A scherzo (//, UK also /-/; Italian: [ˈskertso]; plural scherzos or scherzi), in western classical music, is a short composition – sometimes a movement from a larger work such as a symphony or a sonata. The precise definition has varied over the years, but scherzo often refers to a movement that replaces the minuet as the third movement in a four-movement work, such as a symphony, sonata, or string quartet. The term can also refer to a fast-moving humorous composition that may or may not be part of a larger work.
The Italian word scherzo means 'joke' or 'jest'. More rarely the similar-meaning word badinerie (also spelled battinerie; from French, 'jesting') has been used. Sometimes the word scherzando ('joking') is used in musical notation to indicate that a passage should be executed in a playful manner.
- Claudio Monteverdi wrote two sets of works with this title, in 1607 and in 1632.
- Antonio Brunelli wrote Scherzi, Arie, Canzonette e Madrigale for voices and instruments in 1616.
- Johann Baptist Schenk wrote Scherzi musicale (fourteen suites for gamba and continuo).
- The best-known "Badinerie" is the final movement of Bach's Orchestral Suite No. 2 in B minor.
- Badineries in French ouvertures by Christoph Graupner and Georg Philipp Telemann.
The scherzo, as most commonly known today, developed from the minuet, and gradually came to replace it as the third (sometimes second) movement in symphonies, string quartets, sonatas, and similar works. It traditionally retains the triple meter time signature and ternary form of the minuet, but is considerably quicker. It is often, but not always, of a light-hearted nature.
The scherzo itself is a rounded binary form, but, like the minuet, is usually played with the accompanying trio followed by a repeat of the scherzo, creating the ABA or ternary form. This is sometimes done twice or more (ABABA). The "B" theme is a trio, a contrasting section not necessarily for only three instruments, as was often the case with the second minuet of classical suites (the first Brandenburg Concerto has a famous example).
Appearance/examples in compositions
Scherzi occasionally differ from this traditional structure in various ways.
- Some examples are not in the customary triple meter—for example, the scherzo of Tchaikovsky's Fourth Symphony, which is in 2
4 time; or the trio section of the scherzo from his Second Symphony which is in 2
8 time. Another example is Beethoven's Piano Sonata No. 18. This example is also unusual in being written in orthodox sonata form rather than the usual ternary form for such a movement, and thus it lacks a trio section. This sonata is also unusual in that the scherzo is followed by a minuet and trio movement—whereas most sonatas have either a scherzo movement or a minuet movement, but not both. Some analysts[who?] have attempted to account for these irregularities by analyzing the scherzo as the sonata's slow movement, which is rather fast. That would keep the traditional structure for a four-movement sonata that Beethoven usually followed, especially in the first half of his piano sonatas.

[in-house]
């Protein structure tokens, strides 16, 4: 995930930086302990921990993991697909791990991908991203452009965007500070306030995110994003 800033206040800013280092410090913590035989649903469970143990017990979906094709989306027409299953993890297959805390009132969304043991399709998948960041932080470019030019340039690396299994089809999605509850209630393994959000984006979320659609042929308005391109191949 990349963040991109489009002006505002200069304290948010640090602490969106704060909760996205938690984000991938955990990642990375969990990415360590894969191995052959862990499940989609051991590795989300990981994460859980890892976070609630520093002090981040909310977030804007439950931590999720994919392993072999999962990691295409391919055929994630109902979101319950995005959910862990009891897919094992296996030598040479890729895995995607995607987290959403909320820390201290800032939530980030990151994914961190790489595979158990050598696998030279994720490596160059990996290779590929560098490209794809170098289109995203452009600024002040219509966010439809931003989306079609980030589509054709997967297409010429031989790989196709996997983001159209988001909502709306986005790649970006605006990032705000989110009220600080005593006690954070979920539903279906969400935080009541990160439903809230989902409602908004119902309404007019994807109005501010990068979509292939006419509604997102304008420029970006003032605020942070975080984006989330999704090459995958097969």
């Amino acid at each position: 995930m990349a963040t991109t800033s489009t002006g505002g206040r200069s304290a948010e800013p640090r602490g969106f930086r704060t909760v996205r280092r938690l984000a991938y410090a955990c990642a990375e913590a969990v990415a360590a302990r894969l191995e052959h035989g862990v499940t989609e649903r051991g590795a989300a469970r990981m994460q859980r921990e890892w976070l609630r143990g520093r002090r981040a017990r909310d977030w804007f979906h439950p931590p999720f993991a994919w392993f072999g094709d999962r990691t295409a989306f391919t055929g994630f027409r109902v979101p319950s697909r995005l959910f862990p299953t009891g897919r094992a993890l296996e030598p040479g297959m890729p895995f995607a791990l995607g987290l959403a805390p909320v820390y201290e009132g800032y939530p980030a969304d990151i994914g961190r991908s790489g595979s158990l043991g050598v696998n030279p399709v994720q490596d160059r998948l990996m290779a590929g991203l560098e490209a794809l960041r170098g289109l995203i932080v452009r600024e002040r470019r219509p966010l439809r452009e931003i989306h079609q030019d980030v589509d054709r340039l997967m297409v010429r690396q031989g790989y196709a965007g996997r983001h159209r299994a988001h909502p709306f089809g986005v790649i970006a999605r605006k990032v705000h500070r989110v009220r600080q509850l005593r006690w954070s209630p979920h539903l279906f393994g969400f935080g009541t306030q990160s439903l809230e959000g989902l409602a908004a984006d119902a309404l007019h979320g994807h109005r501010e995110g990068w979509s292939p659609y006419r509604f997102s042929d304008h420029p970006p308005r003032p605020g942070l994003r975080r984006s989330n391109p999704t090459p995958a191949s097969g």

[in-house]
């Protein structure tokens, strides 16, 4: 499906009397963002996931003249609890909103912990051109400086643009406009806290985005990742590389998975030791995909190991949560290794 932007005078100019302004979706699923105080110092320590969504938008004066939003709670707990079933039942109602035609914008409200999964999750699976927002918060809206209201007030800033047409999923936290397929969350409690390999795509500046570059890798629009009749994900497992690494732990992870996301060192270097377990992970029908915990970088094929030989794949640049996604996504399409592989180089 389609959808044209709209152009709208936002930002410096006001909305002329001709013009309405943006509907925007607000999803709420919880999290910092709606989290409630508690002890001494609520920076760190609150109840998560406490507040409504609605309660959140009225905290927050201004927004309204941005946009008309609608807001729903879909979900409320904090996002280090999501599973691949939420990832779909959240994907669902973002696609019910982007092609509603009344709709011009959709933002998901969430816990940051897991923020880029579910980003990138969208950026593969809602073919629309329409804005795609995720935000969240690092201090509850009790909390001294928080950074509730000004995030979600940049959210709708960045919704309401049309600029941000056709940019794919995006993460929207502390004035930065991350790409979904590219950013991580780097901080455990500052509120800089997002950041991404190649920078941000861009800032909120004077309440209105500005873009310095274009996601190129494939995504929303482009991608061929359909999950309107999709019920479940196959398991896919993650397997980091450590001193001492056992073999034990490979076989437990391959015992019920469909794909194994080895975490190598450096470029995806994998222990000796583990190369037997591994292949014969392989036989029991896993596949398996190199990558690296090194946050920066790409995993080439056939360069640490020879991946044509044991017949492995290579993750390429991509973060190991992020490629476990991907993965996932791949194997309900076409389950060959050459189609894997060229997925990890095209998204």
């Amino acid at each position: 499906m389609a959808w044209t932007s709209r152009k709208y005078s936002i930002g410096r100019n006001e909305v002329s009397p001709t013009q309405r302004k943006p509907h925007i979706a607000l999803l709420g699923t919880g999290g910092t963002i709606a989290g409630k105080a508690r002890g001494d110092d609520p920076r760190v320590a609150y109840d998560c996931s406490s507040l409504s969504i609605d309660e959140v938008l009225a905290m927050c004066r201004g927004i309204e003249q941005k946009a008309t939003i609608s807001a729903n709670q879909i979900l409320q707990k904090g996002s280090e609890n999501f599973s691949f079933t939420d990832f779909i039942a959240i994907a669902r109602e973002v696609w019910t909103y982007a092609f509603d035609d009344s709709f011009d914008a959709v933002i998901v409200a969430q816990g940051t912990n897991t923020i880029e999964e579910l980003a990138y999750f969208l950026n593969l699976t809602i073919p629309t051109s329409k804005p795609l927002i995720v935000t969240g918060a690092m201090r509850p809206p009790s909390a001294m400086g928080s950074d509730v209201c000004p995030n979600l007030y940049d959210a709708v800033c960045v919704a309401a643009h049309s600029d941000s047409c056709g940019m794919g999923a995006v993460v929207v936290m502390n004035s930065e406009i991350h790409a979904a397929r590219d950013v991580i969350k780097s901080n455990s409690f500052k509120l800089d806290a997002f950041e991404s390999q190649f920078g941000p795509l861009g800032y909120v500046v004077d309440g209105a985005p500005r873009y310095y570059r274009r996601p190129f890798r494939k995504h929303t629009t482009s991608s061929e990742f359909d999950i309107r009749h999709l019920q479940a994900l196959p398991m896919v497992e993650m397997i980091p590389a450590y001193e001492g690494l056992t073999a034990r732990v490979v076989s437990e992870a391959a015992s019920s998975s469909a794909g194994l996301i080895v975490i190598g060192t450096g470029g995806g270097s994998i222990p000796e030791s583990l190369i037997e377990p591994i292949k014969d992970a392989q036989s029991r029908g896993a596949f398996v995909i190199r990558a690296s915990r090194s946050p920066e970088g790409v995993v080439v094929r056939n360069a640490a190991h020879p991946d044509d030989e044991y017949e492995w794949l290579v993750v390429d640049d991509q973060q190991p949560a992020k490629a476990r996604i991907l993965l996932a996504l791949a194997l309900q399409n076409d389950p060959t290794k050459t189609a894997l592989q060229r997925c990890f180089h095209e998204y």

- Joseph Haydn wrote minuets that are close to scherzi in tone — but it was Ludwig van Beethoven and Franz Schubert who first used scherzi widely, with Beethoven in particular turning the polite rhythm of the minuet into a much more intense – and sometimes even savage – dance.
The scherzo remained a standard movement in the symphony and related forms through the 19th century and beyond. Composers also began to write scherzi as pieces in themselves, stretching the boundaries of the form.
- The first three of Frédéric Chopin's four well-known scherzi for the piano are especially dark and/or dramatic, and hardly come off as jokes. Robert Schumann remarked of them, "How is 'gravity' to clothe itself if 'jest' goes about in dark veils?" Chopin's best known scherzo is his Scherzo No. 2 in B-flat minor, Op. 31.
- In a letter, Brahms referred to the scherzo from his Second Piano Concerto as a "little wisp of a scherzo", in one of his typically ursine pleasantries, as it is a heavyweight movement.
- Other examples; the second movement of Shostakovich's Symphony No. 10, the third (originally second) movement of Mahler's Symphony No. 6, Felix Mendelssohn's composition for A Midsummer Night's Dream between act 1 and 2, and in several of Bruckner's symphonies.
In present-day compositions, the scherzo has also made appearances.
- Australian composer Julian Cochran wrote extensively for the form, with four scherzi for piano and two grand scherzi for symphony orchestra.
- The soundtrack release of John Williams' film score for Star Wars: The Force Awakens (2015) includes a track titled "Scherzo for X-Wings" which follows the typical scherzo rounded binary form and presents itself in a 6
8 time. Williams had previously composed "Scherzo for Motorcycle and Orchestra" for the film score of Indiana Jones and the Last Crusade (1989) and in 1985 the Scherzo for Today for NBC's The Today Show.
- Britannica Online – scherzo
- Russell, Tilden A. & Hugh Macdonald. "Scherzo". In Deane L. Root (ed.). Grove Music Online. Oxford Music Online. Oxford University Press. (subscription required)
- Sir Jack Westrup & F. Ll. Harrison, Collins Encyclopedia of Music (1976 revised edition, Chancellor Press, London, ISBN 0-907486-49-5), p. 483
- Boyd, Malcolm. Oxford Composer Companions: J.S. Bach, Oxford University Press, 1999, p. 58
- Niecks, Friedrick (2009). Frederick Chopin as a Man and Musician. Echo Library. p. 494. ISBN 1-4068-5229-5. Retrieved 30 August 2010.
- Allsen, J. Michael (2002). "Piano Concerto No. 2, Johannes Brahms". Galveston Symphony Orchestra. Archived from the original on April 11, 2010. Retrieved 30 August 2010.
- "Listening to Star Wars" by Alex Ross, The New Yorker, 1 January 2016
- Star Wars: The Force Awakens, 2015-12-18, retrieved 2015-12-23